Well Drilling Questions

Geothermal Loops Questions

  • How long does it take to drill and hook up my well?

    Drilling usually take a half a day and hookup approx. two hours.

  • How do you know when you find water?

    Mostly experience, knowing the area in which we are drilling and having done research on other wells in the area. Also, by the material we are drilling in by catching samples.

  • How do you know where to drill?

    The well has to meet all the setback requirements, such as distance from septic, buildings, driveway etc., we have to locate it somewhere away from potential future expansion, such as a pool, deck etc., and then somewhere that it can be serviceable in the future when it requires servicing.

  • Do I need a permit?

    Yes in some cases, no in others, not all counties require a permit. Ask us when you call.

  • Can I install a ground loop heat exchanger myself?

    We do not recommend you doing this unless you have access to specialized equipment and have had previous experience working with this technology. Thermal fusion of the pipe, drilling and trenching are procedures best handled by licensed professionals. Nonprofessional installations may result in less than optimum performance, which could cancel out anticipated savings

  • How far apart are trenches and vertical boreholes spaced?

    Typically, we space trenches four to five feet apart we space boreholes ten to fifteen feet apart.

  • How long does it take to install a horizontal loop system?

    This depends on a number of things including, soil conditions, length and depth of pipe, and equipment required. A dealer can complete a typical installation one to two days.

  • How long does it take to install a vertical loop system?

    It takes an experienced driller one to two days to install a vertical loop system depending on conditions on the site such as type and hardness of the bedrock, and the presence of aquifers.

  • Are there advantages and disadvantages to horizontal and vertical installations?

    Horizontal installations are simpler and a dealer can install one using a standard backhoe; however, they require longer lengths of pipe due to seasonal variations in soil temperature and moisture content. A horizontal heat exchanger requires a larger area than the area required for a vertical system. When land space is limited, vertical installations is the way to go.


    Depending on soil conditions at the site a vertical installation may be the only available choice. Vertical installations tend to be more expensive due to the increased cost of drilling versus trenching, but since the heat exchanger is buried deeper than with a horizontal system, vertical systems are usually more efficient and can get by with less total pipe. Your Spectrum Geothermal Heat Pump Dealer will be able to help you decide which configuration best meets your specific needs.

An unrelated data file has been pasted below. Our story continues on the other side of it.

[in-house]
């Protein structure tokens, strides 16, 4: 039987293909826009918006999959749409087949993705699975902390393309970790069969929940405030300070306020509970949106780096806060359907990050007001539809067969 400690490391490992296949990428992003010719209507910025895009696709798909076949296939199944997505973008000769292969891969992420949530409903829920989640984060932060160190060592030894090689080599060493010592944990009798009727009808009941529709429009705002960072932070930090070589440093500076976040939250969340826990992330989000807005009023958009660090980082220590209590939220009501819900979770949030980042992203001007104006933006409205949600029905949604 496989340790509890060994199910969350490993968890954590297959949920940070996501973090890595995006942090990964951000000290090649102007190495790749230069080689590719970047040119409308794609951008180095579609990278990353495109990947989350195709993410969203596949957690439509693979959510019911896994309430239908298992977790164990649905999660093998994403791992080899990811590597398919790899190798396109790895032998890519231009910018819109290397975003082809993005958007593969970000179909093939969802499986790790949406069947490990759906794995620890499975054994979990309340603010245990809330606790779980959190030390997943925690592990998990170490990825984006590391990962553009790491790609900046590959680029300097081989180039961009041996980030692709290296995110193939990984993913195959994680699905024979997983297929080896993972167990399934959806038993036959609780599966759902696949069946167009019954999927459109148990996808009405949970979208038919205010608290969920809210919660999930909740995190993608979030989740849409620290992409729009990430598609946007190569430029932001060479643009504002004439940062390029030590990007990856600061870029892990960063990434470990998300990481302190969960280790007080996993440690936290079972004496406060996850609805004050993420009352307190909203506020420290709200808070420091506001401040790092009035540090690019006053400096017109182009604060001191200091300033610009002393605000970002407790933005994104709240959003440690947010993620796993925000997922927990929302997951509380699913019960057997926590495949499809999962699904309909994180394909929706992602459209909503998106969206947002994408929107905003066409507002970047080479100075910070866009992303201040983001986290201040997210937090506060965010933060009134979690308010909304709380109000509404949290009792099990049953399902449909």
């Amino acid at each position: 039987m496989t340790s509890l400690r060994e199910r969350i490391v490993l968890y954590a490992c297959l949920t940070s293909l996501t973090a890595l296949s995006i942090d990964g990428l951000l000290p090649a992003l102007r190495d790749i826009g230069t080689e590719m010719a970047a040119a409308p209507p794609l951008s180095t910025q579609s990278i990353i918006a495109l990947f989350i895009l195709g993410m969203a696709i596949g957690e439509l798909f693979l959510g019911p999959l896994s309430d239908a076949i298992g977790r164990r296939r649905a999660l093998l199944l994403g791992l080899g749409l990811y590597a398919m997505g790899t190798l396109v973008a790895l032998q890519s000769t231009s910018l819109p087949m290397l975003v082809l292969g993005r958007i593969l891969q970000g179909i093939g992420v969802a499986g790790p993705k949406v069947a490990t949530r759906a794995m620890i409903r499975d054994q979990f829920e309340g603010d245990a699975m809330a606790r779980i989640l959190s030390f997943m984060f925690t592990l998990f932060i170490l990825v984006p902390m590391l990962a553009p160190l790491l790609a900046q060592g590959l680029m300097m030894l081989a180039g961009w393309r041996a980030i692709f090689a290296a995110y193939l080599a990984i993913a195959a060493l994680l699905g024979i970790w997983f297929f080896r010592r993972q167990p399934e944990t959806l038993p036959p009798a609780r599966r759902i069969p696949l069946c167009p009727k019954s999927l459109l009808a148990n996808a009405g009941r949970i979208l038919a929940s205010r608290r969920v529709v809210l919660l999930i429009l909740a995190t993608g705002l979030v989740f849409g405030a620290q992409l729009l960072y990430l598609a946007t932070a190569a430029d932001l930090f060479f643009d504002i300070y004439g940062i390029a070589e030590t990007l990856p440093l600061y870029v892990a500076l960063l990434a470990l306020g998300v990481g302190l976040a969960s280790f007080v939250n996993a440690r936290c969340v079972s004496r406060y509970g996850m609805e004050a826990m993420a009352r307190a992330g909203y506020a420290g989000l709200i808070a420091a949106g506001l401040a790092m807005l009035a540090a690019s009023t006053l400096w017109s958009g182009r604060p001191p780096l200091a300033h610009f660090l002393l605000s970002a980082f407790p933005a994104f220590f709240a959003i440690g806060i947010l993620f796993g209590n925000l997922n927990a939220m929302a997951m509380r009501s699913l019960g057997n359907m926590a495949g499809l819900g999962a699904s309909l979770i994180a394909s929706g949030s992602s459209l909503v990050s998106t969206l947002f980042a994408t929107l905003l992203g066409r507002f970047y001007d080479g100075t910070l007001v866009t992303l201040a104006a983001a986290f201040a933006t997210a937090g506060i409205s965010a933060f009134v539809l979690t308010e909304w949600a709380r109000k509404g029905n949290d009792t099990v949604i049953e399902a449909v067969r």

• How can I be sure my dealer installed the pipe properly?

    Always use a reputable dealer and don't be afraid to ask for and use references. Reputable dealers and loop installers will be happy to give names and phone numbers for you to call and confirm their capabilities. Find out where the installer received training, whether he or she is IGSHPA-accredited, and how many systems he or she has installed. Also, check with your utility company representative for names of installers.

  • Is it advisable to install a geothermal heat pump system large enough to handle my total heating needs?

    We generally size geothermal heat pumps systems to meet your cooling needs. Depending on heating loads, a geothermal heat pump system can typically supply 80-100 percent of your design-heating load. Sizing the system to handle your entire heating needs may result in slightly lower heating costs, but the savings may not offset the added total of the larger system, and oversizing your cooling system can make your home uncomfortable in the summer. Your Spectrum dealer has the proper training and he will select the equipment for your home based on a heating and cooling load calculation.

  • Will an underground loop affect my lawn or landscape?

    No, the ground returns to its original condition after six months or so and it has no adverse effects on grass, trees, or shrubs. Horizontal installations require trenches about eighteen inches wide. Re-seed or sod bare areas to bring them quickly back to their original condition. Vertical loops require much less space and do not damage lawns significantly.

  • My yard contains many shade trees. Will this affect ground temperature and my ability to use it as an energy source?

    Shade trees do not affect ground temperature.

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Kaufman Well Drilling, Inc., Water Well Drilling & Service, Waterloo, IN